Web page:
Koehring Company v. National Automatic Tool Co., 257 F. Supp. 282 (S.D. Ind. 1966)

US District Court for the Southern District of Indiana - 257 F. Supp. 282 (S.D. Ind. 1966)
July 20, 1966

257 F. Supp. 282 (1966)


Civ. A. No. IP 60-C-285.

United States District Court S. D. Indiana, Indianapolis Division.

July 20, 1966.

*283 *284 William A. Denny, Milwaukee, Wis., Wolfe, Hubbard, Voit & Osann, Chicago, Ill., Lockwood, Woodard, Smith & Weikart, Indianapolis, Ind., for plaintiff.

Bair, Freeman & Molinare, Chicago, Ill., Barnes, Hickam, Pantzer & Boyd, Indianapolis, Ind., for defendant.


DILLIN, District Judge.

This action was commenced October 24, 1960, by the filing of a complaint asserting four claims seeking compensatory and injunctive relief for the alleged infringement of certain patents, and seeking an assignment of patents. On August 24, 1961, plaintiff added two additional claims charging defendant with unfair competition and conspiracy. Jurisdiction admittedly exists in this court pursuant to 28 U.S.C. §§ 1332 and 1338. The Court having previously heard the evidence, and having considered the post-trial briefs of the parties, now enters its findings of fact and conclusions of law pursuant to Rule 52 (a), F.R.Civ.P.


Plaintiff Koehring Company (hereinafter "Koehring") is a Wisconsin corporation having its principal office in Milwaukee. It manufactures and sells machinery. The Hydraulic Press Manufacturing Company (hereinafter "HPM") was an Ohio corporation which also manufactured and sold machinery, including plastics injection molding machines, which it commenced manufacturing in about 1934. It was merged into Koehring June 30, 1956, and has since continued as an unincorporated division of Koehring. Defendant National Automatic Tool Company (hereinafter "NATCO") is an Indiana corporation having its principal place of business at Richmond, Indiana. It has been a machinery manufacturer for many years, and more recently a manufacturer of plastics injection molding machines in competition with plaintiff.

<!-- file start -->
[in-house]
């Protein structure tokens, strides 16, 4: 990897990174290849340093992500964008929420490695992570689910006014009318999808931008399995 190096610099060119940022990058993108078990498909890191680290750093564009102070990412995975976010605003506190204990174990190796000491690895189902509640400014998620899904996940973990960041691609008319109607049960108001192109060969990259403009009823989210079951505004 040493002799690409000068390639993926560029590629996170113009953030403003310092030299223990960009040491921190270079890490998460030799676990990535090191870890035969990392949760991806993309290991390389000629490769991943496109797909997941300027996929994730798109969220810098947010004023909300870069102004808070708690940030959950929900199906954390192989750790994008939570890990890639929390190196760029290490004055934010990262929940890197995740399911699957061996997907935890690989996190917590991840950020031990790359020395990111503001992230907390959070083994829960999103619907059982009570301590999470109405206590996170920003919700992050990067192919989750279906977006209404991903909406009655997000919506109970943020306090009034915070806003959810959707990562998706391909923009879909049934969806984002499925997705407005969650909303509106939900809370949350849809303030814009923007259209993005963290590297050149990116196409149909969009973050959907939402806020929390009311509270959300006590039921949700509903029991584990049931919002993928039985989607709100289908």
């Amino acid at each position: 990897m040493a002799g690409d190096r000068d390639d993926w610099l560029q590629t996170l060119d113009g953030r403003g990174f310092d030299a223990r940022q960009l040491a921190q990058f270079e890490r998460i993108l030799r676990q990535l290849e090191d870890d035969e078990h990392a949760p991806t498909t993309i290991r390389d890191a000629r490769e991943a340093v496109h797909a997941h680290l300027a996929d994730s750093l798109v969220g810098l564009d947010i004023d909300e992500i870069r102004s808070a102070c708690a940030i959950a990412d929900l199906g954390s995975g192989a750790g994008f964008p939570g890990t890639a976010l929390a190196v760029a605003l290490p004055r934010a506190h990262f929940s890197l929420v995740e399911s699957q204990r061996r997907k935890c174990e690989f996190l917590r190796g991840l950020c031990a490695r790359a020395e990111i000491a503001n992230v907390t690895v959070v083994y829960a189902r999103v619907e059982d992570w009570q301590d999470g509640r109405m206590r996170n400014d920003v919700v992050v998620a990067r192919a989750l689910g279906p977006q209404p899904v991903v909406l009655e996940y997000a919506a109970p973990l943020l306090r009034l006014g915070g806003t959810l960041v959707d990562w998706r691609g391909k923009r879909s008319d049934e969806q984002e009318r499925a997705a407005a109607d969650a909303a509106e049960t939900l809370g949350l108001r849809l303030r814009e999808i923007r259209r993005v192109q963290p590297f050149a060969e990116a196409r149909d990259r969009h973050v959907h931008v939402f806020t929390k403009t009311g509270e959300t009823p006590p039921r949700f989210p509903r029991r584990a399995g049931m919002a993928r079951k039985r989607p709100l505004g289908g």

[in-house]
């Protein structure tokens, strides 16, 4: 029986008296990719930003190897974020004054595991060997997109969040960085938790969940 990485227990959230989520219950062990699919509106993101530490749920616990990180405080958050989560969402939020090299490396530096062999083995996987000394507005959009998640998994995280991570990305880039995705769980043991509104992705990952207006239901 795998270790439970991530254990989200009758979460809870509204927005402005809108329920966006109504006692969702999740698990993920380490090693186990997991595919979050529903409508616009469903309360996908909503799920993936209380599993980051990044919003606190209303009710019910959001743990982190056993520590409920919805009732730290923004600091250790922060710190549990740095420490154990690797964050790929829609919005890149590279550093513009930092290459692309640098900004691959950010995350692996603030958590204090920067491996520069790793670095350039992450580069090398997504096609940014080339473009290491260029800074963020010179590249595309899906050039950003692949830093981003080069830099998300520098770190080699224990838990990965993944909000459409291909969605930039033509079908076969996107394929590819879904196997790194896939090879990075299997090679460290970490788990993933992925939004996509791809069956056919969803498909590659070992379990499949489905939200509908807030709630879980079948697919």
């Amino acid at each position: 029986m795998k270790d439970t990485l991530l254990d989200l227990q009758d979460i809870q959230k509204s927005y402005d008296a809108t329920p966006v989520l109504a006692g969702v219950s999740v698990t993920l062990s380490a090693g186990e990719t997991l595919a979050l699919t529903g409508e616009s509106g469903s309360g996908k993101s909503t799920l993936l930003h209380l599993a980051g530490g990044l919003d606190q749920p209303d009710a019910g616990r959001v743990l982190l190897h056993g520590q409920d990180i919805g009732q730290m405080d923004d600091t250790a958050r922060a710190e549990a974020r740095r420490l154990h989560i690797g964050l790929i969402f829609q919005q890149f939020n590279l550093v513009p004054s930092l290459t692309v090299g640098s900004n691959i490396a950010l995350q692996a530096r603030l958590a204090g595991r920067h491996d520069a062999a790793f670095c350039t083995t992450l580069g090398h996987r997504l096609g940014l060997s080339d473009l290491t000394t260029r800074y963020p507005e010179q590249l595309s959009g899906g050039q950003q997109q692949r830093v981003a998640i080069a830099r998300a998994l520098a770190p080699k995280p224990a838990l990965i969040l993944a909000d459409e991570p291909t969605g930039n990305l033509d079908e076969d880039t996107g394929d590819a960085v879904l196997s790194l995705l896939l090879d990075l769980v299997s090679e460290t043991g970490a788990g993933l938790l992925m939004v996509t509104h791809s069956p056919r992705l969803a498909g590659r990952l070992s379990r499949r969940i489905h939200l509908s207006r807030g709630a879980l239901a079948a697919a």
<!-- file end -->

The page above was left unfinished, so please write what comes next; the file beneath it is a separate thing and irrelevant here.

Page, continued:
Plastics injection molding machines make molded plastic articles by melting thermoplastic material and injecting it into a mold. Such machines had been manufactured for more than twenty years when NATCO entered the field in 1955. The machines being manufactured at that time had major components functionally similar to the machines of Koehring and NATCO which are here involved.

During 1954 and 1955, HPM was in a chaotic condition. Although operating at a profit, it was undercapitalized and its 1954 machines were late in production and had encountered operating difficulties. Its board chairman and president were in a battle for control, and its secretary-treasurer, vice-president of manufacturing, vice-president in charge of sales, and director of engineering all left the company. It was known to the employees that the company was being offered for sale, with possible liquidation to follow.

Two of the second echelon company executives, Russell W. Powell, sales manager, and Richard M. Norman, chief engineer of the machinery division, decided to join the exodus as a team. They hoped to find employment with a company not in the molding machinery line, but which was interested in diversifying; they believed they had a chance to better themselves, and to produce a better machine, by starting from scratch with a new company. NATCO was such a company, and after they were brought together by a mutual contact, NATCO hired them to design and sell molding machines.